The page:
Using the Family Peace Rose to Resolve Conflicts
“What do I do about my siblings fighting constantly?” I heard one Mom lamenting at a recent meeting. “Should I let them handle it? Should I intervene? I want to help them learn conflict management skills but I’m not sure how to respond.” Certainly, this is a common issue in family life. The reality is — fights happen. So then, how can we prepare ourselves and our children for them so that we can ensure no harm is done and our relationships strengthen and grow because of the way we respond to conflict?
This summer, I learned about a preschool that uses a Peace Rose to help build children’s skills. The application for families is easy to see. It can work for any age, preschool and up, between children or even between a parent and a child. Here’s how a Peace Rose can be used to help your children learn and practice valuable conflict management skills.
First, make a tissue paper rose. This can be an excellent rainy day project. Instructions on how to make one follow this article. (You can buy a silk rose too but there will be greater investment and concern for a rose that has been carefully constructed by your children.)
Second, make or find an unbreakable (yes, this is important!) vase. One can be constructed out of a decorated frozen concentrate juice can or empty milk carton. Or if you have a plastic vase that’s sturdy, that could do the job.
Third, play act the process with your kids. Here’s how it might go. A parent might say:
We are fighting over a toy and I feel upset about it. I don’t want to fight.
That parent picks up the Family Peace Rose. She might say:
When I hand it to sister Addison, what I am communicating to her is “Let’s work this out together.”
Your children would then follow each of the following steps. Be sure and post the printable version of the steps (at the end of the article) so that they can follow along with you and after practice, use it as a guide to do on their own. Or if you have young children, play act and practice several times so that they get in the habit of the routine.
Step One. Breathe in the sweet smell.
Ask both children to “breathe” in the beautiful sweet scent of the rose. Make sure you are in a comfortable, private location to talk.
Step Two. Take turns communicating feelings and the problem.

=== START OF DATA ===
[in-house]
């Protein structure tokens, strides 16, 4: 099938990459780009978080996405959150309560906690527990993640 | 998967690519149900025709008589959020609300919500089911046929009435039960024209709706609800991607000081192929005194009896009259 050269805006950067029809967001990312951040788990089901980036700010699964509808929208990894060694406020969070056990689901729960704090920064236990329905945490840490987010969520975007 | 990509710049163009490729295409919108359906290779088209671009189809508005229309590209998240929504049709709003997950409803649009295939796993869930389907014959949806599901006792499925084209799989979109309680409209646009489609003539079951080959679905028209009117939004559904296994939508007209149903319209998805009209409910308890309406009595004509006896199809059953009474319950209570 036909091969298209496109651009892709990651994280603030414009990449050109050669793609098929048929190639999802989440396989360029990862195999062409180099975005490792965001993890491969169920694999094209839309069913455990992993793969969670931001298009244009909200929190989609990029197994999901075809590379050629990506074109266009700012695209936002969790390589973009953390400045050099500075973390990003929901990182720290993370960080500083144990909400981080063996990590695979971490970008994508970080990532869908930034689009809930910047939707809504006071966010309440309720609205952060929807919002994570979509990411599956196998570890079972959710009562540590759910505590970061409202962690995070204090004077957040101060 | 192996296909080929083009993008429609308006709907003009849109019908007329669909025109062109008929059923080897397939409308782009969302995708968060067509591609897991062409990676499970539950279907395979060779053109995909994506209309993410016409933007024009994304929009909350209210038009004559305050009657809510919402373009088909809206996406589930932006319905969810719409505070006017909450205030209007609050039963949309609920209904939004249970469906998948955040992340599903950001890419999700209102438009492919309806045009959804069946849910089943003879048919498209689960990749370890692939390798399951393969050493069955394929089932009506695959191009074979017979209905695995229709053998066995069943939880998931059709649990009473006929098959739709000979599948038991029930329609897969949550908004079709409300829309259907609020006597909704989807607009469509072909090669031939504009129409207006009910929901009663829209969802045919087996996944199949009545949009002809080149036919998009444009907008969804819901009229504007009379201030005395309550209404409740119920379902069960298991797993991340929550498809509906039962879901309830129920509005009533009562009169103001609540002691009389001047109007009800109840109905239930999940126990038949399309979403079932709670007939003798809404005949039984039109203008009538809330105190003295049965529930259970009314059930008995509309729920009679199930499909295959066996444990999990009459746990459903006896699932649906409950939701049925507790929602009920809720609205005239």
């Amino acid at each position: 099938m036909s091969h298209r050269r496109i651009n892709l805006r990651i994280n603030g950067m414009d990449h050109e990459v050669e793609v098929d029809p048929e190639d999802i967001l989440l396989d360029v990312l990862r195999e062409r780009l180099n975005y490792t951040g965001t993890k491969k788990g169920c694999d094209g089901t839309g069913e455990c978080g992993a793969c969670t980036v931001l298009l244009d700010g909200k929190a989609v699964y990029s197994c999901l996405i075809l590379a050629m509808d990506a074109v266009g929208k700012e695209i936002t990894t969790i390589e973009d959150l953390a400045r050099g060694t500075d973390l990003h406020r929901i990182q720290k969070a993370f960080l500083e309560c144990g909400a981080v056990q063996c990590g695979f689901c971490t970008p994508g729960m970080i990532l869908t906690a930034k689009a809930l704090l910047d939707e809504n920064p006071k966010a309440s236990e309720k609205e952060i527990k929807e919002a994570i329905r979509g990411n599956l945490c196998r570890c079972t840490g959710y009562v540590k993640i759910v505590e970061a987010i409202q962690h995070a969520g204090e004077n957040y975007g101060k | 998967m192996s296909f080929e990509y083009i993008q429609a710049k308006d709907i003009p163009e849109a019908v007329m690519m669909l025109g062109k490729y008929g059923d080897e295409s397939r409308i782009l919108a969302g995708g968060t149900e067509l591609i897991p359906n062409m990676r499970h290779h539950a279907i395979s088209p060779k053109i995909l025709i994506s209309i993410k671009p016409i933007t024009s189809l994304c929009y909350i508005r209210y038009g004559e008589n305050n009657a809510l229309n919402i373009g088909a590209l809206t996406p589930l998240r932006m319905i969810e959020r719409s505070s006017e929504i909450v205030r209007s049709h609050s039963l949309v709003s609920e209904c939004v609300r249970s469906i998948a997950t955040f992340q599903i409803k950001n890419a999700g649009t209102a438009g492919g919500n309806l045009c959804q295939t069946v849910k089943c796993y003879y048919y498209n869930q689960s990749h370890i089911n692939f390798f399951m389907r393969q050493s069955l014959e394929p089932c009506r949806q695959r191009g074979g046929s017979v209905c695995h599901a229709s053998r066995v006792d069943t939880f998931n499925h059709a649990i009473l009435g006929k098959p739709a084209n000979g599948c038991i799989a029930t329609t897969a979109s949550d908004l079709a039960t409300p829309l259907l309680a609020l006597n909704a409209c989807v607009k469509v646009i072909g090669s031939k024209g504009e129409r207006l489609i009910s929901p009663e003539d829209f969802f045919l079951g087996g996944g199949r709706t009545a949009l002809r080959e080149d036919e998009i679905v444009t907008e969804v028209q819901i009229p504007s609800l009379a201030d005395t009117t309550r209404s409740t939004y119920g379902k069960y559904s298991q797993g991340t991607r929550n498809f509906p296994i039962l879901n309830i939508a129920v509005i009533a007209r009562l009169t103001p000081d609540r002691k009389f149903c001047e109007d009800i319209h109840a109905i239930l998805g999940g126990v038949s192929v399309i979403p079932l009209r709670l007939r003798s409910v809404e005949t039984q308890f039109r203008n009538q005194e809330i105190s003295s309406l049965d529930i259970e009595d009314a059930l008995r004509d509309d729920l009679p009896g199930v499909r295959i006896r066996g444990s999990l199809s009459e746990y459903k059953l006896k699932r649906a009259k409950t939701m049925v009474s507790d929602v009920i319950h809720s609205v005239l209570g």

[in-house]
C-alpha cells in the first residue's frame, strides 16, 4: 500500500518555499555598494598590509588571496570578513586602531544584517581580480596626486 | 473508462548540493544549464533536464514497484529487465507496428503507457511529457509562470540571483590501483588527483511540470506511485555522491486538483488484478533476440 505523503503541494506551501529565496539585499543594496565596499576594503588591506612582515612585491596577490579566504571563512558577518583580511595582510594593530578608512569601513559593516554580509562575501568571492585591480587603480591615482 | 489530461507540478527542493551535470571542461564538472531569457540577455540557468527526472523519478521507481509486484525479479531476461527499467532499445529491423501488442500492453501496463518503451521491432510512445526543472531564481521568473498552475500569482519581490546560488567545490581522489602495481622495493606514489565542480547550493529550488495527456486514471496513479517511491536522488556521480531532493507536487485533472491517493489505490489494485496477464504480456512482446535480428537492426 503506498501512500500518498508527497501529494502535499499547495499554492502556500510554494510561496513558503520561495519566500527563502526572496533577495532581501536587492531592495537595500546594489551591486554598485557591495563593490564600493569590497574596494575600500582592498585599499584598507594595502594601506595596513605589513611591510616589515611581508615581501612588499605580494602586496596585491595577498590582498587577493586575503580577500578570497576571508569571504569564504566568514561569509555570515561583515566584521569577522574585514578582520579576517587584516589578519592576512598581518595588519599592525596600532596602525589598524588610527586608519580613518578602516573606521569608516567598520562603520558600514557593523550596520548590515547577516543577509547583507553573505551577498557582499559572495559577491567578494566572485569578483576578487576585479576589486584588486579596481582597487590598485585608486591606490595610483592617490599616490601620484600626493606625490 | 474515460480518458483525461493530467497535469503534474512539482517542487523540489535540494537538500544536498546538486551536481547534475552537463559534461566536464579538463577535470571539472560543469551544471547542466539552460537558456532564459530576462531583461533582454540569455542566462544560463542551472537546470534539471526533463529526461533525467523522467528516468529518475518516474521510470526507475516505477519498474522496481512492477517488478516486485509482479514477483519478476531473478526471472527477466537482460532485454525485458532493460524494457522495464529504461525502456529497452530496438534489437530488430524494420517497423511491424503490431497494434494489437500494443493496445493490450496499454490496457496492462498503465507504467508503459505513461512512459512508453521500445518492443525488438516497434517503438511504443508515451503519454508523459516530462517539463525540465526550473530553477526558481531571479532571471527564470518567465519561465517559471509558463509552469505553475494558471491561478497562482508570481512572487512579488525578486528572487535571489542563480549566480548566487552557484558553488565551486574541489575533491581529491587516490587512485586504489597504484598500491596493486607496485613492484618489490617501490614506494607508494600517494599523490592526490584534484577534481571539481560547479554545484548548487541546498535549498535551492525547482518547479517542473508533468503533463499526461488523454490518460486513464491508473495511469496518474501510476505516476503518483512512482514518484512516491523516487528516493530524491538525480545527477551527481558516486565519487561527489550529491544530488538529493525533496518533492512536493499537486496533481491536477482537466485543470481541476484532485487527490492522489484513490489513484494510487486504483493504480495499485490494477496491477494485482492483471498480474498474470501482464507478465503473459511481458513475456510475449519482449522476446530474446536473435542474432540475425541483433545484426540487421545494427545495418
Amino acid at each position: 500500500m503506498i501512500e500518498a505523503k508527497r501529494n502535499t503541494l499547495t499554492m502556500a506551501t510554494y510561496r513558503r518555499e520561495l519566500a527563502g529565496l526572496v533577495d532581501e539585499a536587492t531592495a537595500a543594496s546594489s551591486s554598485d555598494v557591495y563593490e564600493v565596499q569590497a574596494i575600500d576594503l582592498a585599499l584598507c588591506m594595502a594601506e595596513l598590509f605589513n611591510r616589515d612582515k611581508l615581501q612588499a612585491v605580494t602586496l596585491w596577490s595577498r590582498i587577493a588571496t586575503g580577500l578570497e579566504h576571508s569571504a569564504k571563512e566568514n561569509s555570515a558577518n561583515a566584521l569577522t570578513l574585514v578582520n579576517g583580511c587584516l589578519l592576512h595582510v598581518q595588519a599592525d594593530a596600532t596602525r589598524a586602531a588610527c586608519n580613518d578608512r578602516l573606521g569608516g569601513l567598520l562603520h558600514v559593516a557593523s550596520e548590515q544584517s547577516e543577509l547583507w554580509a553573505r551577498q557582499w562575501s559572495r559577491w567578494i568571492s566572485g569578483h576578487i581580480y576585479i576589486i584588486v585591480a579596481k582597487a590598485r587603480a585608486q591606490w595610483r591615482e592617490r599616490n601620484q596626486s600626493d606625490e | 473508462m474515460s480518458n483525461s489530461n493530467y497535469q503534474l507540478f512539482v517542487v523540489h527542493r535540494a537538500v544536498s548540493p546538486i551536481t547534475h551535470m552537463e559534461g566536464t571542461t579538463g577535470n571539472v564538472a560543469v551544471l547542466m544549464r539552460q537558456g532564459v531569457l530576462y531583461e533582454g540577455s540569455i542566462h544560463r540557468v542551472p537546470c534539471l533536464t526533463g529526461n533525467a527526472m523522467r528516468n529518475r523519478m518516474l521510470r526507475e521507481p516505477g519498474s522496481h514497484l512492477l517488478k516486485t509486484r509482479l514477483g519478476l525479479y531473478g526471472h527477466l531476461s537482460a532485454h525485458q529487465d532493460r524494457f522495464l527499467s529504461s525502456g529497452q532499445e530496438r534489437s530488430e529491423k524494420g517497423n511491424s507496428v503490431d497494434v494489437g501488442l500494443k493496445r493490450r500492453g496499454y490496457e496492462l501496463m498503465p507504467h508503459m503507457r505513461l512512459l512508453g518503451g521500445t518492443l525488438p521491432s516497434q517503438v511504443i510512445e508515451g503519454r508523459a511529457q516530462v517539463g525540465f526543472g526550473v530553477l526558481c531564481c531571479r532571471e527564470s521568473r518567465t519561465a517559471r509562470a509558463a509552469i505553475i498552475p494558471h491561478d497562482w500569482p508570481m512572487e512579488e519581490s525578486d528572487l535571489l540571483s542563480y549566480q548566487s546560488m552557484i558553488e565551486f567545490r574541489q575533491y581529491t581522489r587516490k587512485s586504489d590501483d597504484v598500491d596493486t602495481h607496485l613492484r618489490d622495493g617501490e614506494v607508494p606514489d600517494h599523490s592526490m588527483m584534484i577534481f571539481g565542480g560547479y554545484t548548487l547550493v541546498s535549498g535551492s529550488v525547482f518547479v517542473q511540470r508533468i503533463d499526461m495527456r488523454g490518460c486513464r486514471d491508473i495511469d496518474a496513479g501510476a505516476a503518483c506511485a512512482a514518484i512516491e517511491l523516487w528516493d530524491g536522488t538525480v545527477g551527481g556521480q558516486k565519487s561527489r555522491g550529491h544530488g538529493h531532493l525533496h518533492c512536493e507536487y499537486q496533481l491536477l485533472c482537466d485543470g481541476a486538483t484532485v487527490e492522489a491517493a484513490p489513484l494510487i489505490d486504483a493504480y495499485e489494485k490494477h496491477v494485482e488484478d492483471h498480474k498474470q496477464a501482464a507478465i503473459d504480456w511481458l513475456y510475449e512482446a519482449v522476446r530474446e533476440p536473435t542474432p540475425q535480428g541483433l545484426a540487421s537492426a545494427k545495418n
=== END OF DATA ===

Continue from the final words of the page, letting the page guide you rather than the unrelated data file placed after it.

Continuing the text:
Use this simple I-messages structure to ensure that your children are communicating with one another in an assertive, not aggressive way. This helps the individual take responsibility for their own role and their feelings while avoiding blaming language like “you did…” (which closes down the mind and ears of the other).
Here’s how it might sound as you play act it out:
I feel frustrated and angry when you take my toy because I feel like you don’t care that I was playing with it. How do you feel?
I feel frustrated when you have the toy I want to play with.
Step Three. Generate ideas. Now it’s time to share ideas. How can you work it out? Can you take turns? Can you play together? Should you set a timer for the toy? Do you want to both play with something else and put that toy away?
Step Four. Try it out. If the children find an idea they can both agree to try, then let them go and try it. If they try it out and it doesn’t work, then get the rose out again and generate another idea that might work for both.
Step Five. Reflect. If they have resumed playing and seemed to have resolved the issue, to deepen the learning a parent can ask when you are cleaning up, “How did it work out?” “Was the idea successful?” “Would you want to try the Family Peace Rose again?” “What would you do differently next time?” This step helps children realize that they have gone through a problem-solving process. It helps them think through how they have done it and how they could use it in the future. If they have learned a new skill or process through the experience, the reflection will help them internalize and remember it for future instances.
Leave the Family Peace Rose in its vase in a playroom or main family room so that it can be easily accessed at any time by your children. Adopt this simple practice in your home and see how it helps family members better communicate with one another and work through problems. You might find your children working through their conflicts on their own while practicing critical skills that can last a lifetime!
Here are simple instructions from Very Well Family on How to Make a Tissue Paper Flower.
Special thanks to Rachel Choquette Kemper and the Kennedy Heights Montessori Center for this great idea!